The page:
by Elizabeth Guizzetti
Published on April 1, 2012 by 48Fourteen
Genres: Science Fiction, Young Adult
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Without an influx of human DNA, the utopian colony on Kipos has eleven generations before it reaches failure. With Earth over ninety light-years away. Time is short.
On the over-crowded Earth, many see opportunity in Kipos's need. After medical, intelligence, and physiological testing, Abby and her younger siblings, Jin and Orchid, are offered transportation. Along with 750,000 other strong young immigrants, they leave the safety of their family with the expectation of good jobs and the opportunity for higher education.
While these second-generation colonists travel to the new planet in stasis, the Kiposi, terrified that Earthlings will taint their paradise, pass a series of indenture and adoption laws in order to assimilate the savages.
When Abby wakes up on Kipos, Jin cannot be found. Orchid is ripped from her arms as Abby is sold to a dull-eyed man with a sterilized wife. Indentured to breed, she is drugged and systematically coerced. To survive, Abby learns the differences in culture and language using the only thing that is truly hers on this new world: her analytical mind. To escape, she joins a planetary survey team where she will discover yet another way of life.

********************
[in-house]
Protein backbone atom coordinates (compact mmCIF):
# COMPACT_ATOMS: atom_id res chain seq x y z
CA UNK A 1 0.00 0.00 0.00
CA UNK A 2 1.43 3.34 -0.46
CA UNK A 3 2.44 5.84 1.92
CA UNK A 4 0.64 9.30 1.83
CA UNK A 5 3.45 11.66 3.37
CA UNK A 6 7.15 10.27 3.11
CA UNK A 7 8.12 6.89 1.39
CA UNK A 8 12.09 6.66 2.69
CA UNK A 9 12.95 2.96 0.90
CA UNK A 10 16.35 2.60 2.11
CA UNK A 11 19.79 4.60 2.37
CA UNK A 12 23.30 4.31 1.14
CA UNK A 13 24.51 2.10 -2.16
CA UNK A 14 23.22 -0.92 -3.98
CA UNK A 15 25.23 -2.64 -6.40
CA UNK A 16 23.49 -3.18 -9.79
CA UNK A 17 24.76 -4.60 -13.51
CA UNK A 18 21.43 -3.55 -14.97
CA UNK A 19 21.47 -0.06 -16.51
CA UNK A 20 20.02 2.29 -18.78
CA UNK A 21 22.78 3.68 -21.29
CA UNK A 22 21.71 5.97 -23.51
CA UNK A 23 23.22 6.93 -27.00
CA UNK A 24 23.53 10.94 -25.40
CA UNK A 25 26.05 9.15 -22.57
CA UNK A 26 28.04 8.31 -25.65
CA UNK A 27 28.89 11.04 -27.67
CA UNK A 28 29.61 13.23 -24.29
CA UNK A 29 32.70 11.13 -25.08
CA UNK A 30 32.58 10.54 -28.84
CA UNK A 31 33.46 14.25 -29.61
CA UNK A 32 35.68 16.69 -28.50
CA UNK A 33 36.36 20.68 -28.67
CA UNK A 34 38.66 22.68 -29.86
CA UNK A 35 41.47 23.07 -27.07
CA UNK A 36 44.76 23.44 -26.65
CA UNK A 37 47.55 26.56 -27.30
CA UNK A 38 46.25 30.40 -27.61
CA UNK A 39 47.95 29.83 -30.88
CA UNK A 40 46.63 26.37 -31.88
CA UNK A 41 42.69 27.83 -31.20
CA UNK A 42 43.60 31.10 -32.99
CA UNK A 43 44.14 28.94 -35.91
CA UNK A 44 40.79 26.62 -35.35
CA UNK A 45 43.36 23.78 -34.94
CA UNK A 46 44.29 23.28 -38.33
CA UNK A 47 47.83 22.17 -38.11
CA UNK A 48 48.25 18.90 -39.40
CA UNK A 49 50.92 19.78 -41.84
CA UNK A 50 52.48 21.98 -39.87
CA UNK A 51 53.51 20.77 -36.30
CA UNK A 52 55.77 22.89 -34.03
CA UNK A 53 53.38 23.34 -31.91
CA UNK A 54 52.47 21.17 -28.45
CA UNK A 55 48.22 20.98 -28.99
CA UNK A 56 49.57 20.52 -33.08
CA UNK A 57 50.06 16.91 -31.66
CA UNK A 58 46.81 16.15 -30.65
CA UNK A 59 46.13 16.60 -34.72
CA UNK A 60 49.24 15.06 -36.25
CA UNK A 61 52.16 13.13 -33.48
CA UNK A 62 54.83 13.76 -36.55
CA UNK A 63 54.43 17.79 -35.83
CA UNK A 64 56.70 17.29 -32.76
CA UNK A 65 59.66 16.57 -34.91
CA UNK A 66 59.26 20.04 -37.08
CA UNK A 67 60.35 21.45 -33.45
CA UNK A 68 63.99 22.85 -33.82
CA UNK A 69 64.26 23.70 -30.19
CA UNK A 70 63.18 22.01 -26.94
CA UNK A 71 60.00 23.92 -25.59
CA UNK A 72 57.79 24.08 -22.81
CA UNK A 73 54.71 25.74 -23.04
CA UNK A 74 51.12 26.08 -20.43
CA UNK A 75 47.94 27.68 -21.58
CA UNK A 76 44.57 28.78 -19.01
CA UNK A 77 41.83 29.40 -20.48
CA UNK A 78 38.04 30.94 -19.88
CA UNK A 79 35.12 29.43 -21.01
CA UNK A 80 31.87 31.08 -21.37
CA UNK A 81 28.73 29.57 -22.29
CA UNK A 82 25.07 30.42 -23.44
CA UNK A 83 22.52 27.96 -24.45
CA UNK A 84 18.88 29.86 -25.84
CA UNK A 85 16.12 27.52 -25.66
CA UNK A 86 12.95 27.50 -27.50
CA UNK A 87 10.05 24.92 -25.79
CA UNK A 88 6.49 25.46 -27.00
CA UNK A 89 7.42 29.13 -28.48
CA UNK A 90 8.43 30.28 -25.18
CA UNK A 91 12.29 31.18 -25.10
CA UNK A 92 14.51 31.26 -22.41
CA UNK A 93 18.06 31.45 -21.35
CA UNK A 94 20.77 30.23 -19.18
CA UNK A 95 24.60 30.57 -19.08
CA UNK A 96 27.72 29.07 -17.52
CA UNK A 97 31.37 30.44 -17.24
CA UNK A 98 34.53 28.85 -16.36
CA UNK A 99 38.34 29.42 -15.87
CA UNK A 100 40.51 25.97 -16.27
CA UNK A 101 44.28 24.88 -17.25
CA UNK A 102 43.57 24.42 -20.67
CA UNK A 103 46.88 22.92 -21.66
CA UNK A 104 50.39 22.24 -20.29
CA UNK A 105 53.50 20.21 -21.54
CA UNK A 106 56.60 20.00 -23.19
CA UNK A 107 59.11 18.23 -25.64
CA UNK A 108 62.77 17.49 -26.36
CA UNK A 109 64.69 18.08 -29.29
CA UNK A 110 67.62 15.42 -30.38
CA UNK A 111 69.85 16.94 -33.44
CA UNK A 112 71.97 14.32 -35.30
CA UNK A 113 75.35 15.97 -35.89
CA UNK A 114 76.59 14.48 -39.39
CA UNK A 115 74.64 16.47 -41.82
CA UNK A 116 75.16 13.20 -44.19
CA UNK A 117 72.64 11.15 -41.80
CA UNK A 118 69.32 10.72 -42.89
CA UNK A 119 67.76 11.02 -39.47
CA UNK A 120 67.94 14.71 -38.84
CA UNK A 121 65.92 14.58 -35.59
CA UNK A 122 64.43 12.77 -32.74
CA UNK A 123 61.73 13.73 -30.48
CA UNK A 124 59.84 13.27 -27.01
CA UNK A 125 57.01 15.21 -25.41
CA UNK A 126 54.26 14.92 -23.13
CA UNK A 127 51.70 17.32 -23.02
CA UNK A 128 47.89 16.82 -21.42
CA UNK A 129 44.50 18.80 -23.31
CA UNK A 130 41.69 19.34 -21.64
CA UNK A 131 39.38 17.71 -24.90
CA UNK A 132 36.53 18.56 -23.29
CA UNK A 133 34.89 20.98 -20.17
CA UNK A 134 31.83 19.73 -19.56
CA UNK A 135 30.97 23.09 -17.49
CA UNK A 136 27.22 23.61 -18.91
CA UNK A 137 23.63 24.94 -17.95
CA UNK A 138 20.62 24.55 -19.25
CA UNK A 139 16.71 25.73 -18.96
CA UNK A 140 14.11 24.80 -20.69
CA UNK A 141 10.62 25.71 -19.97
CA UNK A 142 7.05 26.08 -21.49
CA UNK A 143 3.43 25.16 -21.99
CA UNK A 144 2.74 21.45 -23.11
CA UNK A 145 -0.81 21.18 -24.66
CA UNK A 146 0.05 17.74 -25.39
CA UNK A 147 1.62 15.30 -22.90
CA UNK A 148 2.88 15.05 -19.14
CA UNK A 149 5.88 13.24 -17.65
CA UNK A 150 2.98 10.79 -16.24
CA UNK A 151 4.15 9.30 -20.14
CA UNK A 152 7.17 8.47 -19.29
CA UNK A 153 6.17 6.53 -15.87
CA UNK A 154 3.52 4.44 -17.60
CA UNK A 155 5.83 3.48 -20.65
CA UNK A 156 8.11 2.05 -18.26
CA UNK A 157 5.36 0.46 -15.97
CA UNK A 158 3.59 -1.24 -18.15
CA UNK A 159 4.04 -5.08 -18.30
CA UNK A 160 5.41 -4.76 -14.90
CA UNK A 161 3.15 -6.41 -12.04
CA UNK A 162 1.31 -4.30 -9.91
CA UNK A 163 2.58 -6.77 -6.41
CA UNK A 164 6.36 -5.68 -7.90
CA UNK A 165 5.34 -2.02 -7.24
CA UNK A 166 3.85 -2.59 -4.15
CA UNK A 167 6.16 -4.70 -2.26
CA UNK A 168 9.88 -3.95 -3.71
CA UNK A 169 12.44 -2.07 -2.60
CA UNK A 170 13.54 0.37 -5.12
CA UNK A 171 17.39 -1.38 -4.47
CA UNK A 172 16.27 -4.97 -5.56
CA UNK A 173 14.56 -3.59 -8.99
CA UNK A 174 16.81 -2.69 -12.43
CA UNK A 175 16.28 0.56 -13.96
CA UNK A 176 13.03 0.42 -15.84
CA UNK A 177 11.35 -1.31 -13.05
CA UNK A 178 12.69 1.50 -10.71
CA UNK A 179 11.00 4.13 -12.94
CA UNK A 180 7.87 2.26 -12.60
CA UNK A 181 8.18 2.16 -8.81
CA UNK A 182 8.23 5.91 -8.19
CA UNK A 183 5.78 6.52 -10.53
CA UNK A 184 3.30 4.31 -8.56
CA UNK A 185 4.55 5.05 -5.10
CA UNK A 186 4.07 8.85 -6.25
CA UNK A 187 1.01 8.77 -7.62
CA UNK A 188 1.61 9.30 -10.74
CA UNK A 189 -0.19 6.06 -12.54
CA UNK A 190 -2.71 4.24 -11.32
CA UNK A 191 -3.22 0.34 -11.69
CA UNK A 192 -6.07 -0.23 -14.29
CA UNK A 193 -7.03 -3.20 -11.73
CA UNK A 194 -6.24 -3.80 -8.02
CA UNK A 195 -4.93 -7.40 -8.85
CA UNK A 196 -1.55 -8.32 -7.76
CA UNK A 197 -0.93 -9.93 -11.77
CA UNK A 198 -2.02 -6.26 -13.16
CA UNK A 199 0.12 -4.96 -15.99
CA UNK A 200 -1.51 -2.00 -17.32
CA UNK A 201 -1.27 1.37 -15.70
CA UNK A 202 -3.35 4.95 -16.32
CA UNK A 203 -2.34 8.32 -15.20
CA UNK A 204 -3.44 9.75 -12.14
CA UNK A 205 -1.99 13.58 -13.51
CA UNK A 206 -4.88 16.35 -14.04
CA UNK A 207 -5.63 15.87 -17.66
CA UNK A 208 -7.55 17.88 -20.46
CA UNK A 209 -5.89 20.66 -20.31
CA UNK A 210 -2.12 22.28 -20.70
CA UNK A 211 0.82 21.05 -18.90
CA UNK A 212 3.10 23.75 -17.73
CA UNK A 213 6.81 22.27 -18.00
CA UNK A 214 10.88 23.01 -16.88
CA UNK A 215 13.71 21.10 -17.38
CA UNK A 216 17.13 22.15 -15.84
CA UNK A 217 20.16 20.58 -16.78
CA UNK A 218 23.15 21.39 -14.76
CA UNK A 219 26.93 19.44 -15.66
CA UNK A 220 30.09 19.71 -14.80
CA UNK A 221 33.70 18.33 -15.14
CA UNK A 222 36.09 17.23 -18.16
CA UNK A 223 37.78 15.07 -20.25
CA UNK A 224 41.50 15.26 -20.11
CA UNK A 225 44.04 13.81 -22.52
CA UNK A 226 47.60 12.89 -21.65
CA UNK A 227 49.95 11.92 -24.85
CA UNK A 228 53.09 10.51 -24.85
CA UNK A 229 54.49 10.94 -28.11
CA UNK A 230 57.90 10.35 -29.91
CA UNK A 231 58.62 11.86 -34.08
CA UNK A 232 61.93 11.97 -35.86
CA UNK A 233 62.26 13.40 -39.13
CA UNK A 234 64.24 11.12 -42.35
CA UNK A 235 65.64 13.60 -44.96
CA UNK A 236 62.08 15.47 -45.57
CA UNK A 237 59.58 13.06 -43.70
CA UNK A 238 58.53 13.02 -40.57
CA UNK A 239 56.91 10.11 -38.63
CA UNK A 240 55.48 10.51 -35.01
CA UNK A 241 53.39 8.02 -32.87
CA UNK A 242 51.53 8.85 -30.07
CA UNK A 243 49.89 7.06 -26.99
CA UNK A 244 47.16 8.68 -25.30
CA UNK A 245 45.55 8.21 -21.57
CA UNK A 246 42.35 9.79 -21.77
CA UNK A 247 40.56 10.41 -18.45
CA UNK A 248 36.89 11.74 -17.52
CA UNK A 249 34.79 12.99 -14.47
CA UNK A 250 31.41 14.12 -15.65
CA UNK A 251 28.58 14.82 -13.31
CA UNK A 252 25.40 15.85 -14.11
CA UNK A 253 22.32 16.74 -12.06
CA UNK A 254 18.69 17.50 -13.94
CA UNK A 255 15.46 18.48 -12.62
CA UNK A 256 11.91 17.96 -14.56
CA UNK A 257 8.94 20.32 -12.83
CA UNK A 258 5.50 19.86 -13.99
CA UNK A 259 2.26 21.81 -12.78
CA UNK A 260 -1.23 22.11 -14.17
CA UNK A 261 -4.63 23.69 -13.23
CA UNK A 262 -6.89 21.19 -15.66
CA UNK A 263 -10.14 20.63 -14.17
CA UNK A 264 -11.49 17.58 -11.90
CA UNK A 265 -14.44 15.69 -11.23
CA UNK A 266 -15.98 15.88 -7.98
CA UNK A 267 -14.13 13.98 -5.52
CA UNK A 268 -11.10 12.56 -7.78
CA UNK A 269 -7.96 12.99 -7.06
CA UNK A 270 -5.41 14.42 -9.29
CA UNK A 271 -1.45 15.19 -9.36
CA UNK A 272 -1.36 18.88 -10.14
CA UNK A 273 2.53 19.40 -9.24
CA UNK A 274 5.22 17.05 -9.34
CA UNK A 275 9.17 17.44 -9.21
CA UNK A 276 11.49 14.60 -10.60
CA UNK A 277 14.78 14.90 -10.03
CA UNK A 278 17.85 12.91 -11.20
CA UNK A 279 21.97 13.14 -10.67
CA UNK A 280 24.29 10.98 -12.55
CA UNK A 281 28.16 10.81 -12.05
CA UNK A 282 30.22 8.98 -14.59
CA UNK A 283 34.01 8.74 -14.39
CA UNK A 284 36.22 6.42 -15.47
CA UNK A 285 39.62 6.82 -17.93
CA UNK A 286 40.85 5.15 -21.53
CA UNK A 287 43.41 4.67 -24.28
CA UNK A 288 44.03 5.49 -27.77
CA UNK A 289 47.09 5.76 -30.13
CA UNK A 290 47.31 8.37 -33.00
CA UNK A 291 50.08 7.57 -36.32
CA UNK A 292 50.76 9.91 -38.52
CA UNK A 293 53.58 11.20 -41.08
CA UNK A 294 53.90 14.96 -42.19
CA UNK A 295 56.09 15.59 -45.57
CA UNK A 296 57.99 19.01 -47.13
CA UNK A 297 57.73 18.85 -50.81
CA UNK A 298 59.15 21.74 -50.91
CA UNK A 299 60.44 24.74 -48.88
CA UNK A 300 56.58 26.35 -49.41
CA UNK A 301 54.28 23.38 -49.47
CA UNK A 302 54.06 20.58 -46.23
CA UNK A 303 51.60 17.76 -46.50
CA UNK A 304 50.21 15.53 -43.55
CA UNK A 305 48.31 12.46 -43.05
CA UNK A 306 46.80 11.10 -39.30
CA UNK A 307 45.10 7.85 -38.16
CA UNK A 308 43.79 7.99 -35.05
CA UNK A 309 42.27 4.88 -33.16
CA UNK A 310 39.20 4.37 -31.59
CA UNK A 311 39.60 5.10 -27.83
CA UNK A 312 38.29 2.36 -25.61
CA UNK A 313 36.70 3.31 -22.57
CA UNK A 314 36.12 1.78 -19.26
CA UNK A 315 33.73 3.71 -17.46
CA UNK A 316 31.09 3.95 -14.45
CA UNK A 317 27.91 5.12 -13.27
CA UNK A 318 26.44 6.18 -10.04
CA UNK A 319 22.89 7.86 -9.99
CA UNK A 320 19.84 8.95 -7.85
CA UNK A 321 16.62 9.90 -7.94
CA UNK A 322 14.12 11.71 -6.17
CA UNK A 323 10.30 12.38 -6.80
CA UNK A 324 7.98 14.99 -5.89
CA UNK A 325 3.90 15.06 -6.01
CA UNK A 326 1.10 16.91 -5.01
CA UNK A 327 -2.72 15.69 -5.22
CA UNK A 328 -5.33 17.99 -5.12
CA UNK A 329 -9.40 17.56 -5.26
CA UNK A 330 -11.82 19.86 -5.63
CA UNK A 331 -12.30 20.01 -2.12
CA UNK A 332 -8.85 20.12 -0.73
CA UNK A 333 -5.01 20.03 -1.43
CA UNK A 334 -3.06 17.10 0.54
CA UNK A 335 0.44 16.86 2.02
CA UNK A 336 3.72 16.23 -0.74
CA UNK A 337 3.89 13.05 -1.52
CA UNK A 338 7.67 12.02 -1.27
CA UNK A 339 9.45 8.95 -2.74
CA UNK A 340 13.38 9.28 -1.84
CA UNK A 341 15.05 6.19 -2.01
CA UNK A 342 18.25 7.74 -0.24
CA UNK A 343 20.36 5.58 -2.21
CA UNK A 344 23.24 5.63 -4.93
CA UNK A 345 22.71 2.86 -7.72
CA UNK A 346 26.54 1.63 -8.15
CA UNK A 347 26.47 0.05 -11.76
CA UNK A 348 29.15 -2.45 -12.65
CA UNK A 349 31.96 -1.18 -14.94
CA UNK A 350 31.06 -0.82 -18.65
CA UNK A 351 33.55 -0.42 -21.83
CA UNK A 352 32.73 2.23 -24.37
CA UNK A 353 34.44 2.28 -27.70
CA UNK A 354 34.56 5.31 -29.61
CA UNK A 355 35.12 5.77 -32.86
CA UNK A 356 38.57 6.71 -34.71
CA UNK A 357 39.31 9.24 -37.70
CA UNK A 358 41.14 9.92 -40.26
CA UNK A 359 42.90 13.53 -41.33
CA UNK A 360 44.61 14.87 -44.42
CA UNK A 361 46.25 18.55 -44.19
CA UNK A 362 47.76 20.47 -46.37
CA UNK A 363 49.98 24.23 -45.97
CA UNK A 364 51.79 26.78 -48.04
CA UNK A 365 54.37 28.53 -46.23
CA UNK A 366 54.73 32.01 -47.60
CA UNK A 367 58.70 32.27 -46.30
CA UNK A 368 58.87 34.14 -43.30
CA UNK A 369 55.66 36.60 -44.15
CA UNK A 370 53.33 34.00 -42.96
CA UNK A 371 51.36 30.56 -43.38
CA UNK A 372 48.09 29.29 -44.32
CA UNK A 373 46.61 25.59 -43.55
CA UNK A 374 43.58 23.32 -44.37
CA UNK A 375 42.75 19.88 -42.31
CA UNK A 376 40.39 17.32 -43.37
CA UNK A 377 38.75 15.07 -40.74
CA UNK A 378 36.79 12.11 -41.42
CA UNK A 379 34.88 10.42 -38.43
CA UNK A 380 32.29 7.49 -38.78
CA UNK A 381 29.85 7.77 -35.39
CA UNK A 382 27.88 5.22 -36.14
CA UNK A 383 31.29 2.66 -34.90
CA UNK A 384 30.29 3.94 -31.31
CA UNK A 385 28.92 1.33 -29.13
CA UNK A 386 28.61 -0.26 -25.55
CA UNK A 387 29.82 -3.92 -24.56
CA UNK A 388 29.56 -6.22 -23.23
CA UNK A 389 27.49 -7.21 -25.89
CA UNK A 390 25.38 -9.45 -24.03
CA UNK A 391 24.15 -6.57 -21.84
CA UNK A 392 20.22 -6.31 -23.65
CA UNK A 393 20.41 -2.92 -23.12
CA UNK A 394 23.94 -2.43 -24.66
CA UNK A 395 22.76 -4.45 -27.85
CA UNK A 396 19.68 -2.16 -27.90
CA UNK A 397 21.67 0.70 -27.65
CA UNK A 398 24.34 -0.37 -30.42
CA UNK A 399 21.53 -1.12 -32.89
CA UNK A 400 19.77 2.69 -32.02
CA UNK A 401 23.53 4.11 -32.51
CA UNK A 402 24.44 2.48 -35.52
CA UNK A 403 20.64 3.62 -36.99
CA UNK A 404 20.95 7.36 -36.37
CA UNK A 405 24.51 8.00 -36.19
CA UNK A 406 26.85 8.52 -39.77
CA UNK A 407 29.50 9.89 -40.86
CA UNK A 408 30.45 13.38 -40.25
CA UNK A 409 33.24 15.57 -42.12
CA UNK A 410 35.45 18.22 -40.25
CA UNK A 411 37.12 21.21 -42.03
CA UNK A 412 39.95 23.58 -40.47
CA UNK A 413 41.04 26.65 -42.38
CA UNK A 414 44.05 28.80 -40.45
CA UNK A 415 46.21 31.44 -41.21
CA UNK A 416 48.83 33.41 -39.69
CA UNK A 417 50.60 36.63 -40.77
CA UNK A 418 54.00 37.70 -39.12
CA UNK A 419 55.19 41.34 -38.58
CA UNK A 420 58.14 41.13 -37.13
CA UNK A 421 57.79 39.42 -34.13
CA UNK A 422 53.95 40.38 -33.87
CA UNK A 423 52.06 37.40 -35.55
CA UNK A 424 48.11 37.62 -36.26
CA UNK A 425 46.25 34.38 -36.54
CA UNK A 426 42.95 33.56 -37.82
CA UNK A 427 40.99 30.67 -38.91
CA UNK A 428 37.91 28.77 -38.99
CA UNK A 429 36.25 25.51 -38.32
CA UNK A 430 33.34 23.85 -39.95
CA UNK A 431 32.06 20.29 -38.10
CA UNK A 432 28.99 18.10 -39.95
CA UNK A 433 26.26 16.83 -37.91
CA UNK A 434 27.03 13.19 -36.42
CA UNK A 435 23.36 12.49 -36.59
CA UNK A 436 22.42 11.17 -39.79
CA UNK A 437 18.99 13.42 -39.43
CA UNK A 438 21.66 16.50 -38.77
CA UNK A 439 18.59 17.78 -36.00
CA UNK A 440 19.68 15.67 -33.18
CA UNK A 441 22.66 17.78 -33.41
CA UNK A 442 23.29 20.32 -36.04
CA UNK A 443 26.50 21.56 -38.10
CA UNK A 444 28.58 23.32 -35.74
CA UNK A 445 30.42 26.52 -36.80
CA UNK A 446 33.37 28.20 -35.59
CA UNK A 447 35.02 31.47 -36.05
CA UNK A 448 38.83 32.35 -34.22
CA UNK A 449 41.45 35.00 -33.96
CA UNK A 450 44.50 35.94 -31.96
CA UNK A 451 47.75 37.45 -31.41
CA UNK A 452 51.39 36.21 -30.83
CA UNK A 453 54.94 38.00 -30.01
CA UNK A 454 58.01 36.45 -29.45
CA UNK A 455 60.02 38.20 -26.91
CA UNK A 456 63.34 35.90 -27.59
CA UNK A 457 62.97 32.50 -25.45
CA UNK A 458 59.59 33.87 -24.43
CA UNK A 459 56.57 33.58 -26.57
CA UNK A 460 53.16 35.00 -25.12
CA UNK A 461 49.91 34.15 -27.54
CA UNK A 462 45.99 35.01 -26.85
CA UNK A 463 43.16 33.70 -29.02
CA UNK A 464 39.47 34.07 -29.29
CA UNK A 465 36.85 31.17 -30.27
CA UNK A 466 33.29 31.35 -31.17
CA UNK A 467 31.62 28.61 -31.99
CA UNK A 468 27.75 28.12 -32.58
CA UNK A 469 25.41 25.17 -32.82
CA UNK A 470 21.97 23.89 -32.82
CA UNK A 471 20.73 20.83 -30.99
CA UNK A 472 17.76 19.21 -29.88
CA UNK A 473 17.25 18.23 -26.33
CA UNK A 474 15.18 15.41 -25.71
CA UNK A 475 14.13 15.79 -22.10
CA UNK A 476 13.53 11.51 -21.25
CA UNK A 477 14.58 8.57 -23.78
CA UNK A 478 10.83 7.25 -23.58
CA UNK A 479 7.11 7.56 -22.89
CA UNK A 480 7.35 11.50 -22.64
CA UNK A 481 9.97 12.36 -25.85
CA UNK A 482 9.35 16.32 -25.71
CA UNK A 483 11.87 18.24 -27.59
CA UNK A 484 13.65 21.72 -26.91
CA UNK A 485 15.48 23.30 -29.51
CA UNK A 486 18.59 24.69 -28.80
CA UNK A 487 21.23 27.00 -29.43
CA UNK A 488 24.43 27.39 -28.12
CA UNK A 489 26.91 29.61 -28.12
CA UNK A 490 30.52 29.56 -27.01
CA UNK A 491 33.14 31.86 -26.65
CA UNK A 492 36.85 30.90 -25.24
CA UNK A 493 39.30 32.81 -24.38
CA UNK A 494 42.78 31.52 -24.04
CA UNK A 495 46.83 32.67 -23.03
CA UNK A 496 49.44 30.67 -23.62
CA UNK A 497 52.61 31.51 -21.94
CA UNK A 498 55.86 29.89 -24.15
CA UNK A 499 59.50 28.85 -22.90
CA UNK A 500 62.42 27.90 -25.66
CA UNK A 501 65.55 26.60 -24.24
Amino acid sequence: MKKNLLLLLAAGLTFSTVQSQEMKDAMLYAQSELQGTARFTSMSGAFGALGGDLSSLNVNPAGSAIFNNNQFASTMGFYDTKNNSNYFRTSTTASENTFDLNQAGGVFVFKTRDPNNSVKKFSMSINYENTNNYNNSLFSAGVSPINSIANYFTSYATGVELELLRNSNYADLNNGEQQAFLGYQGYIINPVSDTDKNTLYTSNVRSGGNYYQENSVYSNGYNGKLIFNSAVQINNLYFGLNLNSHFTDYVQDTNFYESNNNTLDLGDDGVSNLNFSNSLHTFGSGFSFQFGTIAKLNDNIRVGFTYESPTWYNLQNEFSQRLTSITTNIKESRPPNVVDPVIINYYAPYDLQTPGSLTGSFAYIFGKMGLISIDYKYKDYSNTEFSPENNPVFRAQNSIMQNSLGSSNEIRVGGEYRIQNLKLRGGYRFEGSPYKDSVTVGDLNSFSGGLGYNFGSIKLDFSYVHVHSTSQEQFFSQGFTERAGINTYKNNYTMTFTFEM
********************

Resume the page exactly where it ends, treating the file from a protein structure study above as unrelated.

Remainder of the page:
Let me start by saying I am fairly picky about the science fiction novels I read, and I took a chance on Other Systems. It was worth it. This book is believable in a way that many sci-fi novels I’ve read aren’t. There are real problems, the story doesn’t revolve around some romance or another, and the characters don’t necessarily get their happily ever after. Their actions have consequences and I like that it plays out throughout the novel instead of having a fluffy ending.
It took me a few chapters to get used to Abby but after that, I found myself cheering her on through all the struggles she endures. A novel should make the character fight for what they want–this fits perfectly with that. I can guarantee when you’re reading Other Systems, not only will you be enthralled by the world Guizzetti creates but you’ll be right there alongside Abby and her friends.
This book does have some adult themes and language so I wouldn’t recommend it for younger readers. It’s perfect for fans of science fiction and lovers of intricate worlds, one of which Guizzetti provides in detail in Other Systems. A great read!